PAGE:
Learn More About EEME

EEME makes hands-on projects and provides FREE online lessons to teach kids electronics, fostering their curiosity for how things work and prepping them for the STEM opportunities of tomorrow.

Each project kit is paired with online curricula to not only show your family how to assemble the kit, but more importantly, teach them how it works.

They also have FREE interactive online lessons to teach your family the fundamentals of electronics. Sign up for FREE to access EEME’s online lessons.

Project Attraction is one of the projects in the Builder Basic 6 Project Set and also the fourth project in EEME’s monthly subscription program. Zachary has thoroughly enjoyed all he has worked on (especially Project Amp) – a HUGE thumbs up from our family!

As I mentioned, we’ve worked on several other projects from EEME. If you’re interested in learning more about their monthly subscription program, be sure to check out the below posts for more information:

Building an electromagnet with Project Attraction - EEME

Project Attraction is perfect for ages 7+

Time Required: 1.5 – 2.5 hours

Parental involvement: varies based on child

 

We received this kit as part of a review campaign, and this review is our honest opinion. Our family has loved the various projects and highly recommends them. 

5th Grade Homeschool Curriculum Choices

5th grade homeschool curriculum choices from Homeschool Creations



Our fifth grade homeschool curriculum choices were a mix of familiar programs and adding in a few (new to us) pieces. This 5th year will be a bit of a stretching year for Zachary as he will be pushed a little out of his comfort zone with a few subjects, working on a few things more independently (still meeting with me for lessons), and require more personal responsibility overall. While intentions are always wonderful and his focus can be amazing when it comes to things he wants to do, the goal this year is to keep him on task.

(Please pray for me.)

There are a few things that I am still working on for his curriculum this year, including handwriting based on Seeds Family Worship and a simple geography program based on National Geographic Kids Ultimate Globetrotting World Atlas. However, I may be a bit behind. It’s all in my head, just needs to make it to paper and reality! There are times when I wonder why I feel the need to re-invent the wheel, but I have something specific in mind for him, so it’s more fun this way, right?

5th Grade Homeschool Curriculum Choices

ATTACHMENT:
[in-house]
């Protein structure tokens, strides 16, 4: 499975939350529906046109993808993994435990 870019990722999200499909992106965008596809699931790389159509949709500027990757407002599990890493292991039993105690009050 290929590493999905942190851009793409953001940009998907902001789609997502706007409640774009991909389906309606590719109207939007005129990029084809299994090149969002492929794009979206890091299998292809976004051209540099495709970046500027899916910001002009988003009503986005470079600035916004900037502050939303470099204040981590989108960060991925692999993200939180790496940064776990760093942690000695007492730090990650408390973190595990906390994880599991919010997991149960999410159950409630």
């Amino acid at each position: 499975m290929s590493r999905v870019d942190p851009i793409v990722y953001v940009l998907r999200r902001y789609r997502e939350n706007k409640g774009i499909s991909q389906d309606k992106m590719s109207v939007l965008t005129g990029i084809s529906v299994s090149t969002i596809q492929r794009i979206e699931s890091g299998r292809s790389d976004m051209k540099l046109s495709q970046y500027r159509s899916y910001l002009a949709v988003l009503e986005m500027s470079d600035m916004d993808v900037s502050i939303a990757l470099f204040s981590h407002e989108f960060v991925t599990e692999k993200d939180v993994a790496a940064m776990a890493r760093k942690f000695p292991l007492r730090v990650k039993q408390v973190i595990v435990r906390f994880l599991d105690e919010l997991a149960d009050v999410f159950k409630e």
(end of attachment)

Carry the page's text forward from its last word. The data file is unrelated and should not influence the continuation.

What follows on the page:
Here’s a look at the overall plan for our 5th grade year…

Zachary has been showing some great initiative as we have talked about what curriculum he’ll be using this year, and he has set some goals for himself for what he would like to accomplish by certain points in the year (yay!!). He is very excited to start Chemistry. For the last five years he has used Nancy Larson Science and while he loved that, he wanted to work on something by himself (and with just me) this year. We looked over several programs and decided on this one from Bright Ideas Press. He is also very much into learning how things work, so Little Bits and EEME projects are going to be a ‘bonus time’ at the end of each day for him for some STEM work.

Overall, we are SO excited for his year to start and see how he grows this year!

Co-op Learning

The fact that Zachary is technically in middle school is about to make me cry. Our co-op class has a growing group of this age group, so Zachary will be working on the following two classes with them twice a month. One will require a little more reading, but will also involve some fun science projects too:

Curriculum in Year’s Past

In case you are interested in seeing the curriculum that brought us to this point, here’s a peek at what we’ve used with McKenna the past few years:

If you are new to homeschooling and aren’t sure where to begin in choosing homeschool curriculum, please don’t let this post overwhelm you! Check out the entire Homeschool Basics series for answers to more frequently asked homeschool questions.

See What the Other Kids Are Up To…

 

3rd grade homeschool curriculum choices from Homeschool Creations

Take a peek at our 9th grade, 7th grade, and 3rd grade curriculum choices for the year as well! Click on one of the images above to look over their curriculum piles.

 

What subjects are you excited to work on this year with your kids?